Vines is Ruby based and supported everything I wanted, server-to-server chat as well as had TLS support. It even included a nice web interface as a chat client incase you didn't have a Jabber client installed. I spent about 2-3 hours trying to get this to work but found there was a bit of a learning curve involved with getting it to work properly. The documentation also appears to be a bit out of date as well and I got no response when I attempted to reach out to the developer on Twitter. The issues on their GitHub respository also appeared to be unattended to for quite some time. Once I finally wrapped my head around how it worked and tested it with my girlfriend, it was essentially un-usable. It took about 1 minute and 30 seconds for a message to go from one person to the other. I checked into all the configurations and settings again but I saw nothing that would have caused it to delay messaging between users. Of course nothing in GitHub issues, Google, or on the Vines site hinted as to what was causing this, so I was back to the drawing board.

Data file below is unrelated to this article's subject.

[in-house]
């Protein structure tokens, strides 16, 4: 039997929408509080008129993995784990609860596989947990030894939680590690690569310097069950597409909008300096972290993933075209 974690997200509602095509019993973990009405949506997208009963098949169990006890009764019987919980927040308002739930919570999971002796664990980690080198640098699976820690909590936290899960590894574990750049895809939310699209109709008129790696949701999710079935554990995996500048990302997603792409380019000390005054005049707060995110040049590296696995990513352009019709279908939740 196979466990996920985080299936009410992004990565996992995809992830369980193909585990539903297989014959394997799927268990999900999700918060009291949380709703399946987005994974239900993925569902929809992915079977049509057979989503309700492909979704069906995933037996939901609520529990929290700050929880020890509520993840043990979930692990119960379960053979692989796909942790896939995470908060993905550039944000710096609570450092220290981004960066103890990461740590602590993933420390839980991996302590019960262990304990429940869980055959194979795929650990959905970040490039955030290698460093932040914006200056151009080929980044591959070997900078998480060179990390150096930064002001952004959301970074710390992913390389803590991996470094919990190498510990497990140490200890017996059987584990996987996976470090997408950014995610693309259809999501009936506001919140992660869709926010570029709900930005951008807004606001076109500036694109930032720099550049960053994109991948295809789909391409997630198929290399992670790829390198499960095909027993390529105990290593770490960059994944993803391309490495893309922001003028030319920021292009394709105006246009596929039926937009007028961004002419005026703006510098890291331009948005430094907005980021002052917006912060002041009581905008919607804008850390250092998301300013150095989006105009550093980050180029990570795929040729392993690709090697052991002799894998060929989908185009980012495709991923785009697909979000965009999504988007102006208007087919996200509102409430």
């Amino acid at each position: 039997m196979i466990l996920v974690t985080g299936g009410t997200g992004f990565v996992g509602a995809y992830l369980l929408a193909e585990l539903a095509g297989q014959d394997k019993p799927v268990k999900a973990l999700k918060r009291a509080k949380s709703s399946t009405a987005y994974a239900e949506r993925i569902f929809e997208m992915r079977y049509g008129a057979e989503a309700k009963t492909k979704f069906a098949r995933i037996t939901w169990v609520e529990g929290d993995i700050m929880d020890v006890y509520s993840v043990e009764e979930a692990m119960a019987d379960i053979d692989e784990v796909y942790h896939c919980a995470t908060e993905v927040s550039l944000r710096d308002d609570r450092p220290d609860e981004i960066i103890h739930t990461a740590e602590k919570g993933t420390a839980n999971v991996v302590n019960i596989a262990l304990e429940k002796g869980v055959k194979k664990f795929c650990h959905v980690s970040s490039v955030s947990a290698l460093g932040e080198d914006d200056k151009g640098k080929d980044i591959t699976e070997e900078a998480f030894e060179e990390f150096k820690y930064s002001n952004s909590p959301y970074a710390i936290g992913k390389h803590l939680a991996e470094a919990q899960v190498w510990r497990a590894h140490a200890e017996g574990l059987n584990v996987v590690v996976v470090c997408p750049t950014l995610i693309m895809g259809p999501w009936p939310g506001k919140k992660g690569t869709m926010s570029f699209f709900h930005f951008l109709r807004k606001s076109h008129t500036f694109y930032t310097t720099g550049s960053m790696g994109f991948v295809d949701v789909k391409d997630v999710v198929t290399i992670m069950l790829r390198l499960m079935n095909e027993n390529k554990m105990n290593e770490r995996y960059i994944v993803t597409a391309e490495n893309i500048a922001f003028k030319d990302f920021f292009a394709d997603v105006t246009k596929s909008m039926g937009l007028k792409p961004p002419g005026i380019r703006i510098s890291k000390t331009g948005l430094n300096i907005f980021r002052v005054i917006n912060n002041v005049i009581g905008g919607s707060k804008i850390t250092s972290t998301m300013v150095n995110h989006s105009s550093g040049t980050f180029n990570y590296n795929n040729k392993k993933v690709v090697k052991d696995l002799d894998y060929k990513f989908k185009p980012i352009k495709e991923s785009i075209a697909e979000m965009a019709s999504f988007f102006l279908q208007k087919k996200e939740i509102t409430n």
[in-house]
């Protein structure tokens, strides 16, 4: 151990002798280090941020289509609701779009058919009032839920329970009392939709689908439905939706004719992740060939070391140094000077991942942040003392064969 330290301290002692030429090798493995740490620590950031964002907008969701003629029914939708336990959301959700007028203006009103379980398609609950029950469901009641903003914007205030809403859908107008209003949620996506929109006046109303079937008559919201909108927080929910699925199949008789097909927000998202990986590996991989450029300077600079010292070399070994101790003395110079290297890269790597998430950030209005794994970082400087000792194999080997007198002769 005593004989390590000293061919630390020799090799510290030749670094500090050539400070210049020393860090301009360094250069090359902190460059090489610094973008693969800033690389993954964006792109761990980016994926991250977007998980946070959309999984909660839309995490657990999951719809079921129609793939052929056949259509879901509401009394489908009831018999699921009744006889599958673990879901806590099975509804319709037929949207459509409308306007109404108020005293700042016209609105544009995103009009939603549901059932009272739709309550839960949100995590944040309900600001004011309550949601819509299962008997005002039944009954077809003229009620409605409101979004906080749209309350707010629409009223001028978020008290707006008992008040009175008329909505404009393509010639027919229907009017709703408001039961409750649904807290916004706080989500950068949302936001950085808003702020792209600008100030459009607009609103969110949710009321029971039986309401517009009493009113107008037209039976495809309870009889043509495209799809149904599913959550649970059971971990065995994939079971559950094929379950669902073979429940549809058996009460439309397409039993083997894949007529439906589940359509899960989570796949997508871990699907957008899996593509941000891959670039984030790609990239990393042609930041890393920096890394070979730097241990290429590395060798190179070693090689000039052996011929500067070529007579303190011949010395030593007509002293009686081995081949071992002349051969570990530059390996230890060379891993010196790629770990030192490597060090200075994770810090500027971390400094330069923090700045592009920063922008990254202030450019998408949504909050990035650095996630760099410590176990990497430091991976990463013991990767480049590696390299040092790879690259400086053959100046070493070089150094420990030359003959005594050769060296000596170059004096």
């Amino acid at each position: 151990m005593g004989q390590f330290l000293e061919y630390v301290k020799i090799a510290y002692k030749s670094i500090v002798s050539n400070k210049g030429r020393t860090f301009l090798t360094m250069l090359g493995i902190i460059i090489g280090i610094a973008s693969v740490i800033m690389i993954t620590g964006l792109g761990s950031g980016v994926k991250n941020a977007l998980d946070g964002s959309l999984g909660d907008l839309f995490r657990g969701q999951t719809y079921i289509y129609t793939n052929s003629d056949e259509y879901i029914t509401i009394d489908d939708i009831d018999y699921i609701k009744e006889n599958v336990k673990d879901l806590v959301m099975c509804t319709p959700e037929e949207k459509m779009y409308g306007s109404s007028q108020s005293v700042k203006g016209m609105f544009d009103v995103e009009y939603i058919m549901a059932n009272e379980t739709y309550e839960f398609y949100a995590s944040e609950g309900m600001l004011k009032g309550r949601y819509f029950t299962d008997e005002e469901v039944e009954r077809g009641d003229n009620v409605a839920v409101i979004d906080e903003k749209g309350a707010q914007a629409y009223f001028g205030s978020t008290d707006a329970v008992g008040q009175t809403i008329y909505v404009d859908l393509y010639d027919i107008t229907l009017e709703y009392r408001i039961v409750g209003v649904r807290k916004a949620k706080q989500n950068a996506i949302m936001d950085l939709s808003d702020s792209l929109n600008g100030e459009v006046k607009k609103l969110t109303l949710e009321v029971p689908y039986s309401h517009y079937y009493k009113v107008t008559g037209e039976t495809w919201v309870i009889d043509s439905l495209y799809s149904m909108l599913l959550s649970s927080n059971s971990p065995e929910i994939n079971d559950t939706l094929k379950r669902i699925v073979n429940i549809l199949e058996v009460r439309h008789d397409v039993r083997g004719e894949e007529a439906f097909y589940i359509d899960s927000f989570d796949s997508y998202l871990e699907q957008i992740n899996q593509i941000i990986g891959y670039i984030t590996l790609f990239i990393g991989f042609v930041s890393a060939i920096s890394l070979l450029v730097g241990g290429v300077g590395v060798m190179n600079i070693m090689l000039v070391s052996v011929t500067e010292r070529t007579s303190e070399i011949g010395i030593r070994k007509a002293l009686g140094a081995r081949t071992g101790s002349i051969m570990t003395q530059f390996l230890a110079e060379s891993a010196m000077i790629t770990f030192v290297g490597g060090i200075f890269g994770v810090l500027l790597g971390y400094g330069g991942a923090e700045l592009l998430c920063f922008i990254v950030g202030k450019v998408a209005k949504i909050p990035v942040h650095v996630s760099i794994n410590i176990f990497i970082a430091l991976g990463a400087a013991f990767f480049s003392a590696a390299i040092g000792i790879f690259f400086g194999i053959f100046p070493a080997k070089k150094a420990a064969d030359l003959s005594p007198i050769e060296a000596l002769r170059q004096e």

The next Jabber server I tried was ejabberd, another popular one. It also supports TLS and server-to-server chatting. It required very little effort to get running and when testing between users it worked great. The only issue I had was getting my StartSSL SSL certificate working, but that was due to lack of documentation. Fortunately a quick Google search turned up this site and I was up and running with my SSL certificate in no time at all. It also has a decent (but still stuck in 1995) web front-end which I can use to easily manage adding users to the server.
For all this testing, compiling, installing, poking, and prodding, I used a Droplet from DigitalOcean. I think they're definitely going to be my go to company when I need a quick Linux environment for testing and even for production servers. I literally switched to and from Ubuntu and CentOS, and reinstalled (multiple times) the operating system, all within 30 seconds to a minute. They've got a great infrastructure and even offer instances all over the globe! If anyone is looking for a provider check out DigitalOcean! I should even note I used a tutorial from DigitalOcean to get ejabberd running on my Droplet.
If anyone wants to add me on Jabber, my address is firstname.lastname@example.org
I've been getting as much game time in with Titanfall as I can. I really enjoy playing the game, it's a nice switch from Call of Duty.
I had a fantastic time this weekend riding my horse. He did a great job and I really had a lot of fun. I love having a super awesome horse.